At some point, the Swiss authorities became concerned about the “fleuchtling” (refugees) — even those who had entered the country legally or before the war. First, they were compelled to work at certain necessary trades which were in short supply, forcing Montreux talmidim like Rabbi Duvid Heller to spend their nights working for a baker. Then, they were separated from the populace, lest they be spying or working for enemy regimes.
“Rav Aharon Leib Steinman and Rav Moshe Soloveitchik, both Polish citizens, were among a group of young yeshivah men who were rounded up and taken to the Schönburg arbeitslager, a work camp in Northern Switzerland, not far from Basel, where they had to lay down roads,” says the widow of Reb Yossel Leiner, whose husband was also interned. “Without the heavy machinery used today,” she says, “the work was crushing.”
“My father was strong, whereas Rav Aharon Leib was physically weak,” says Rav Moshe Soloveitchik’s son. “He was able to help his friend by doing his work quota for him there in Schonburg. My father once told me that when dynamite was used, the camp foreman told the workers where to stand to avoid injury. But my father made his own calculations and stood elsewhere, and his judgement of the situation turned out to be accurate.”
While they had to battle the elements while working outside, the living accommodations weren’t as bad. The Jews were housed on the ground floor of what had been the Schönburg hotel (today it’s a well-appointed resort hotel).
The work involved paving wide roads through the mountains, yet the song of Gemara never ceased. Eyewitnesses who visited the labor camp recalled that even as they worked, the two Brisker talmidim learned b’al peh. “One said the Gemara from memory, while the other quoted the Tosafos,” says Rabbi Yitzchok Rosengarten. “People who saw them realized that these were Jews who lived in another world.”
Fortunately, meat was never part of the camp rations. The prisoners were served from an entirely dairy kitchen, which made kashrus simpler, and Rav Moshe Soloveitchik also arranged the loan of a Sefer Torah from the Jewish community in Basel.
Rav Aharon Leib never spoke much about this time, but he did once tell Rabbi Rosengarten that the camp foreman had respect for Rav Moshe Soloveitchik, who had great presence, even in his youth, and he wanted to please him. He therefore agreed that the Jews did not have to work on Shabbos.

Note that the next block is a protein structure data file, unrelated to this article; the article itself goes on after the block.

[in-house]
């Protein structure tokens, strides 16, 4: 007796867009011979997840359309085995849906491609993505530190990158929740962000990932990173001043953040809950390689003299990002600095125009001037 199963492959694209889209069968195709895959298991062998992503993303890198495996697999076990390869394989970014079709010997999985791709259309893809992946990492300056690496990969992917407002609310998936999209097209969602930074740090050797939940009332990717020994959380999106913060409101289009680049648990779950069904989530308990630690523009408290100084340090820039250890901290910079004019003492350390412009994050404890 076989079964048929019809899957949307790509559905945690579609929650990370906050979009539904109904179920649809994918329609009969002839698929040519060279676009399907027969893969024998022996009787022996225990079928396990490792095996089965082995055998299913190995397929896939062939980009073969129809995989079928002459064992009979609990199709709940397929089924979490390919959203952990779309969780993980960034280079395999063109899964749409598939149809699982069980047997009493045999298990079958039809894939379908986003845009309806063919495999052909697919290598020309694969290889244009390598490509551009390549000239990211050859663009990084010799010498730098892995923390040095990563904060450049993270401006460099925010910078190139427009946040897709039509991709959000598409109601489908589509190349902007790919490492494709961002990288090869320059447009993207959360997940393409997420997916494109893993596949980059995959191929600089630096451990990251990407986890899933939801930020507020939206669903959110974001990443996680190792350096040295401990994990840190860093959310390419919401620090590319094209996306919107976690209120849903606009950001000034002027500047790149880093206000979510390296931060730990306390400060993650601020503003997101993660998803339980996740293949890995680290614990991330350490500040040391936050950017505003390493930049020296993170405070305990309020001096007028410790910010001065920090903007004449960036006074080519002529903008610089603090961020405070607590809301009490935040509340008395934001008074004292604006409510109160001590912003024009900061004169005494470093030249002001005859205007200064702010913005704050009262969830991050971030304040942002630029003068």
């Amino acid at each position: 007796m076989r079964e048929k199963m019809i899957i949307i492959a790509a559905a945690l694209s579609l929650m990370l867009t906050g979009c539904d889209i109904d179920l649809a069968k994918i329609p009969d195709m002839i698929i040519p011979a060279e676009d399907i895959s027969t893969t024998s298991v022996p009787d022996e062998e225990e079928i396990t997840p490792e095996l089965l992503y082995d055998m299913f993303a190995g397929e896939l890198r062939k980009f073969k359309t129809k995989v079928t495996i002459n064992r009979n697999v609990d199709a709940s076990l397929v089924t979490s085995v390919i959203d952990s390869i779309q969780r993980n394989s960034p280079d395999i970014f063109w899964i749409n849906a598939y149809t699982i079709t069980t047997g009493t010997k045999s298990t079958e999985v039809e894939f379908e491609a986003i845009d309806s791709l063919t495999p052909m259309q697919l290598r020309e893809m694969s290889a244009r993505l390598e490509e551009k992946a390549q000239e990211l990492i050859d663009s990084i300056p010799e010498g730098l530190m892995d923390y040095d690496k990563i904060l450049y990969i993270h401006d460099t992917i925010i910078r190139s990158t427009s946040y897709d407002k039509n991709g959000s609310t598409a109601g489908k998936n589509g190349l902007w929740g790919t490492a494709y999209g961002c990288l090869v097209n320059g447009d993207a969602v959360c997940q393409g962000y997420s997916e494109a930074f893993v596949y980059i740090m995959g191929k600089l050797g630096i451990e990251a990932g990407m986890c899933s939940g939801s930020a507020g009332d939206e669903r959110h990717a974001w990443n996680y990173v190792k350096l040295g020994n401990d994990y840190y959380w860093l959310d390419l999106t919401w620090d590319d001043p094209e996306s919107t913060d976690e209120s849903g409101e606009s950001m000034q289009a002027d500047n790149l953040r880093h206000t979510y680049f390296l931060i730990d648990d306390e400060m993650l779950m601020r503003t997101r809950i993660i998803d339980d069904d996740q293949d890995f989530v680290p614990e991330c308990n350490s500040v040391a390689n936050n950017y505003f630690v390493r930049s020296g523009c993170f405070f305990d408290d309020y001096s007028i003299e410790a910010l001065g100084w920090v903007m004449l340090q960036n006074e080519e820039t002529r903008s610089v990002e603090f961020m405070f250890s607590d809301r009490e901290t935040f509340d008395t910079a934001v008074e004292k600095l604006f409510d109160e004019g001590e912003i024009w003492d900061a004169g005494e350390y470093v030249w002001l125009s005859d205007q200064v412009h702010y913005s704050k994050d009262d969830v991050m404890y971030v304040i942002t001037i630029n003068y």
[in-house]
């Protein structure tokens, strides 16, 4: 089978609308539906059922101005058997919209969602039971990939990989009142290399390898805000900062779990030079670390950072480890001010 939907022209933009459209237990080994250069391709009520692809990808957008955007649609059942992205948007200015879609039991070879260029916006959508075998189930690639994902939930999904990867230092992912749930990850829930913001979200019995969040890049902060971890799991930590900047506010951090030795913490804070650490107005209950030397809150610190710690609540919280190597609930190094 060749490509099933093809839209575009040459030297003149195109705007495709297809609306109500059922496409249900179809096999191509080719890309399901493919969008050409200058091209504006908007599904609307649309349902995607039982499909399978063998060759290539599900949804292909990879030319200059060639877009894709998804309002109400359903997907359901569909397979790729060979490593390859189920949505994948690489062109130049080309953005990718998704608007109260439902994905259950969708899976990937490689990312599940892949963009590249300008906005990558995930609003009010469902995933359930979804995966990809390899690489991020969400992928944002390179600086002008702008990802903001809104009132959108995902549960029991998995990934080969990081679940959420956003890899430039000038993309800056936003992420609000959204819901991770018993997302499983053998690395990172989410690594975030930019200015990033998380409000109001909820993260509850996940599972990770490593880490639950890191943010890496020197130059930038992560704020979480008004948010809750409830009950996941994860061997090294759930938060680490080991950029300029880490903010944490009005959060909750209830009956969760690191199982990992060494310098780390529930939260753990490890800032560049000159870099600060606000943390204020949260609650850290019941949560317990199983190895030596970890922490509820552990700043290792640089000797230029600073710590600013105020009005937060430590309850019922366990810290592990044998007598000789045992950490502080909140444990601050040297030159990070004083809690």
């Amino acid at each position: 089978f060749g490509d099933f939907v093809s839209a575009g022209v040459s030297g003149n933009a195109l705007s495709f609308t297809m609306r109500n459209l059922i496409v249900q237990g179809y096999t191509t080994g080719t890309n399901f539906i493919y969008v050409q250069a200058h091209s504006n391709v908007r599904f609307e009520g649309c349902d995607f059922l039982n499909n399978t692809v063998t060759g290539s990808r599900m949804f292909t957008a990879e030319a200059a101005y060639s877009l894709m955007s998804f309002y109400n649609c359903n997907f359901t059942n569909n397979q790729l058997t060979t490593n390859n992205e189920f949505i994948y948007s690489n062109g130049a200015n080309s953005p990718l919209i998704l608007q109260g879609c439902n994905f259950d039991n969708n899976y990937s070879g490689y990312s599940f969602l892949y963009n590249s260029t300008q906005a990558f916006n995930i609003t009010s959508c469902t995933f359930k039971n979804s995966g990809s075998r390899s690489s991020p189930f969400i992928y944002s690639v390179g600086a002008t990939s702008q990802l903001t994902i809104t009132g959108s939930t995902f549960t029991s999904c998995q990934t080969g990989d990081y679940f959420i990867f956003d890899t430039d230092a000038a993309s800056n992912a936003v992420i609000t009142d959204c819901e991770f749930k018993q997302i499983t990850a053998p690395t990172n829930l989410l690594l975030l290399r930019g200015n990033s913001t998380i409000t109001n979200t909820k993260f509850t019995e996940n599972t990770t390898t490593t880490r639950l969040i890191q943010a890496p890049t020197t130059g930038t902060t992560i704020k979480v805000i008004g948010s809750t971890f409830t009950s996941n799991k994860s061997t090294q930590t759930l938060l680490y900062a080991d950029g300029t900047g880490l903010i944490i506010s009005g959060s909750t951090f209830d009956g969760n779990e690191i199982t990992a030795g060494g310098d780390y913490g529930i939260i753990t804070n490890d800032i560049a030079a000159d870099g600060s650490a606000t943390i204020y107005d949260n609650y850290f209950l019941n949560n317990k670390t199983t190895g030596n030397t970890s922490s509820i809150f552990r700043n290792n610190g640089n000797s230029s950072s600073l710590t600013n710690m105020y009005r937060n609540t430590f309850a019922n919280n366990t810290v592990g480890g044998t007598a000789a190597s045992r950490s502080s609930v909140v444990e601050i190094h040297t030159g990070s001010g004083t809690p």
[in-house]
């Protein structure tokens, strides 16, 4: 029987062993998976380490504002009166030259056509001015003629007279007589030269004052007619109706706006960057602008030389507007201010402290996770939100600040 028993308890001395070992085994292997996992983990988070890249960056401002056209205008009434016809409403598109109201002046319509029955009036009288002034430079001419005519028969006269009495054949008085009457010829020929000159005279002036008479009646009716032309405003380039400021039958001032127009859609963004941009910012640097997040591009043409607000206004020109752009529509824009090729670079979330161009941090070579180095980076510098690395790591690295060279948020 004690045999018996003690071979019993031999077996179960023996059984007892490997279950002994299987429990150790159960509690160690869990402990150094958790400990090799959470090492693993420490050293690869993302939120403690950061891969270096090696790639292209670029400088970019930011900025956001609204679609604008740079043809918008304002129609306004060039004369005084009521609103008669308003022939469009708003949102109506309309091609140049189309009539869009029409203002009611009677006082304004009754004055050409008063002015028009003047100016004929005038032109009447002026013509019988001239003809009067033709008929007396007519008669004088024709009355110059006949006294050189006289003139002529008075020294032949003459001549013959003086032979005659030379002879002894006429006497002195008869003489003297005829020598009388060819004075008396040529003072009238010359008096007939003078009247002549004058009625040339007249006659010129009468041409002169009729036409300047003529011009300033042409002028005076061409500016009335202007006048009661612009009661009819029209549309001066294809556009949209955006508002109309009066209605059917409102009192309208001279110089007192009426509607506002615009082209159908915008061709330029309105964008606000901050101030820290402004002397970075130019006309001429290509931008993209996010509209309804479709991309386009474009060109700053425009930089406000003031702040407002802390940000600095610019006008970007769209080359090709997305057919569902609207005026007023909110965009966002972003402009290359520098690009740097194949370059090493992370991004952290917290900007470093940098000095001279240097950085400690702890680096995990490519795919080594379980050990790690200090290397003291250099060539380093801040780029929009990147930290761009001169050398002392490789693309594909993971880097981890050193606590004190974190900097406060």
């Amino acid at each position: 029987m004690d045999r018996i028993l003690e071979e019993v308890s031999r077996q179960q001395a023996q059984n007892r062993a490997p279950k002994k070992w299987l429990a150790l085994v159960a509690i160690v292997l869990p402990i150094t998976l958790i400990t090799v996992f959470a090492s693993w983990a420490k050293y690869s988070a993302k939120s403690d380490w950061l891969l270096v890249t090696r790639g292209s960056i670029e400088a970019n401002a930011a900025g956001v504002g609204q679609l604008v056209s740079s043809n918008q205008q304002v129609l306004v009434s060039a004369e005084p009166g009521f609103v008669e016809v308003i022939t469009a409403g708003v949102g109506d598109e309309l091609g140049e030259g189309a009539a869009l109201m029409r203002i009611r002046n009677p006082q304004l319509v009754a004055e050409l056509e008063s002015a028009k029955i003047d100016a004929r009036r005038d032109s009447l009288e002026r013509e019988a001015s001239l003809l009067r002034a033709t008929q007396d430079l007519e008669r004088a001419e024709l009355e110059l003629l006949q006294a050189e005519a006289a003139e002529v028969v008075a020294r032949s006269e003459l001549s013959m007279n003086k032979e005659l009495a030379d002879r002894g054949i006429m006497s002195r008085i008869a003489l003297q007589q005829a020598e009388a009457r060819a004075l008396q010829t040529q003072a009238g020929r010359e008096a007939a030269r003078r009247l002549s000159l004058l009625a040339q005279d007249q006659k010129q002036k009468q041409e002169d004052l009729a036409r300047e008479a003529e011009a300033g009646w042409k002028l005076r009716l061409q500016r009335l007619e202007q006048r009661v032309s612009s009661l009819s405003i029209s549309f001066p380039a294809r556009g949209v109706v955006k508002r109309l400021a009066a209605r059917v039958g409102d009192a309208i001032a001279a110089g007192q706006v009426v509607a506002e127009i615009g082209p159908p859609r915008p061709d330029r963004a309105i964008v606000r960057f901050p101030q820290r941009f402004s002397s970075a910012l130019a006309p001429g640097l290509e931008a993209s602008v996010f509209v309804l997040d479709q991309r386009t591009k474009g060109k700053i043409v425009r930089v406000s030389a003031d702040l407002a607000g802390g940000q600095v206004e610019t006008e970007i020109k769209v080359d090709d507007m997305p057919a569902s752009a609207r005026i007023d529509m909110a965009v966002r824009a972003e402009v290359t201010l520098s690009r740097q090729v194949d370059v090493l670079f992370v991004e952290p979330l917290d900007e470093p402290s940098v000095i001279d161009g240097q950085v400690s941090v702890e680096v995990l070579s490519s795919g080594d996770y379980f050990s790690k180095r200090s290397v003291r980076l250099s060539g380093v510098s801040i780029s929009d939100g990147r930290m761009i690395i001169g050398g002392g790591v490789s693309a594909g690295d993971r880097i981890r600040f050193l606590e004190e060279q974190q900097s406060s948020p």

After a short period, Rav Aharon Leib was declared unfit for labor and released.
While the war was raging in Eastern Europe, Rav Aharon Leib – who would later learn that he was the only surviving member of his immediate family — rented a room in Lugano, once again with his close friend Rav Moshe, and was joined part of the time by a third bochur. Lugano, on the Swiss-Italian border, was a community apart. The kehillah’s roots were chassidish, and the community, infused with Torah, had a warm, heimishe atmosphere, and lived in relative comfort.
During that time, Rav Aharon Leib often spent Shabbos and Yom Tov meals with the Rubinfeld family. Reb Leibish Rubinfeld, one of Lugano’s well-known balabatim, greatly appreciated the depth and breadth of Rav Steinman’s learning. Rav Steinman learned regularly with Reb Leibish’s two sons-in-law, the two Schreiber brothers, who were sons of Rav Akiva Sofer, the Pressburger Rav.
According to Reb Leibish’s son, Reb Dovid Rubinfeld of London, who was a young bochur then, it was already obvious that the young Rav Steinman was a special individual. “Rav Aharon Leib kept himself extremely bahalten and acted simply. In a sense, his life then was the opposite of his later years when he was a recognized gadol. But although he neither expected nor accepted honor, we could see he was head and shoulders above the norm. I can remember that he came to our house in the evenings, after supper, to learn with my father. They learned gemara Zevachim together and often spoke in learning.”
One of Reb Leibish’s older grandsons also treasures his memories of Rav Aharon Leib in Lugano. “When we went to Rav Aharon Leib’s apartment, we knew that we had to wait quite a few minutes after knocking for him to get to the door,” he remembers. “It was because he was learning Gemara in his tallis and tefillin, and in his humility, he didn’t want to be seen like that.”